INSIDE Z.S. Liang • Sporting Art • Small Works and Miniatures • The West Select NOVEMBER 2014
VO I C E S SPIRITUAL
The Bear Medicine Man, oil on canvas, 46 x 34â&#x20AC;?
Using a variety of historical sources, Z.S. Liang tells personal Native American stories for his new Arizona exhibition. By Michael Clawson
andwiched between the paint and the canvas is something that can’t always be seen in a piece of artwork, but it can be felt, albeit subtly. That hidden layer: story. Western and Native American painter Z.S. Liang cuts through the understatement: “Getting that story is the single most crucial part of painting. It’s that simple. Story is what makes a great painting,” he says. Born in China, and now living in Agoura Hills—a hilly enclave outside of Los Angeles, California—Liang has built his artistic career on his unique brand of Western and Native American storytelling. He begins with relentless reading and studying. “Generally I will gather the story firsthand, or even from museum descriptions of objects, or from personal histories, but almost all my stories come from books,” he says. “These include historical records, documents or even diaries or journals. There are so many stories that are great and interesting, and many of them are suitable for painting.” Liang says he finds much potential from his reading, so much that it can be daunting sifting through it all. But he has
Medicine Healer, oil on canvas, 48 x 28”
Calling For the Buffalo Spirit, oil on canvas, 36 x 28â&#x20AC;?
The Ermine Headress, oil on canvas, 20 x 12”
a canvas, but carefully crafted symbols of a real culture and its spiritual beliefs. They’re also individuals. “I do pay a lot of attention to the individual person. For example, the personality and character of the man in The Bear Medicine Man was created to convey that feeling a medicine man would have,” Liang says. “I want it all there: the spirituality of his belief, that respect for it, the power of the animal, the sun, Mother Nature…there is a spiritual connection and spiritual power. The medicine man had that type of quality. And I wanted to convey that in my painting.” He revisits that theme in Calling For the Buffalo Spirit, featuring a man, his palms open to the sky, kneeling before the painted skull of a buffalo. “By 1883, the last herd of buffalo had been hunted. The American Plains Indian people had depended on the buffalo for their subsistence for hundreds of years,” Liang says. “The lack of food forced these proud people to become dependent upon the white man, which in time forced them into reservations. This Lakota man is praying to the buffalo spirit for the return of the buffalo and their way of life.” Liang is searching for truth in his works. But more than that, he’s creating truth. “You have to convince people that you believe in what is happening,” he says. “And I do.” Liang will be at Trailside Galleries to meet collectors and sign his new book Native TrailsFresh Tracks on November 15 from 1 to 4 p.m.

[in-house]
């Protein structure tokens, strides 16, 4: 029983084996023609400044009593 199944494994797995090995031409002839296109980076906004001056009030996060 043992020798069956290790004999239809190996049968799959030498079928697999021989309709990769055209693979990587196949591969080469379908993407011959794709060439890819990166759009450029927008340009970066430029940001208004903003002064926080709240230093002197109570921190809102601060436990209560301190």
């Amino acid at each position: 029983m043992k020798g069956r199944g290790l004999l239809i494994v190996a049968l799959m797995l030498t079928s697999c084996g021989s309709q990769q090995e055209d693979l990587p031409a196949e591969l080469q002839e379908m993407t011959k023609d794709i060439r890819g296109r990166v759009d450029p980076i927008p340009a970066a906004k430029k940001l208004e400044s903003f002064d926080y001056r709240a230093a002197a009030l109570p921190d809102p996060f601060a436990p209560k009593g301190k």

one sure-fire method of deciding on a subject: “If a picture pops in my mind while I’m reading a story, then that is suitable for painting. Some pictures don’t pop in, so those are not suitable.” Liang says this might sound obvious for painters, but it’s remarkable how often artists try to force ideas that they can’t quite visualize. “Seeing the picture is the only way to begin a piece, and every detail helps,” he adds. In Liang’s new showcase, opening November 3 at Trailside Galleries in Scottsdale, Arizona, the artist is telling stories about Native American figures as they encounter tradition or nature. His dominant figure in The Bear Medicine Man, featuring a medicine man treating an injured warrior, is experiencing both. “The Native American hunter often encountered bear, not always by choice. These experienced hunters learned the bear was ferocious and retaliated with a vengeance, to kill the bear in a one-on-one confrontation was an accomplishment to be recognized by the entire tribe,” Liang writes about the piece. “The bear possessed the power to heal its wounds—the wound would close rapidly and bleed little because of the dense layer of fat under the skin. It was believed this power of healing could be passed on to a chosen one in a dream or vision. This Crow medicine man was believed to have such power. The wounded warrior is placed at the front of the sacred Eagle Medicine Rock before the last sun rays diminish. The medicine man is shaking his rattle ferociously to keep the evil spirit away, treating the wounded warrior with all his powers to save his life.” It is stories like this, and the spiritual voices of its characters, that inspire Liang’s work, and also his artistic desire to capture the personality of his figures. His subjects aren’t just paint on
Siksika Hunter, oil on canvas, 9 x 12”
Z.S. Liang Showcase
When: November 3-15, 2014; November 15, 1-4 p.m., reception and book signing Where: Trailside Galleries, 7330 Scottsdale Mall, Scottsdale, AZ 85251 Information: (480) 945-7751, www.trailsidegalleries.com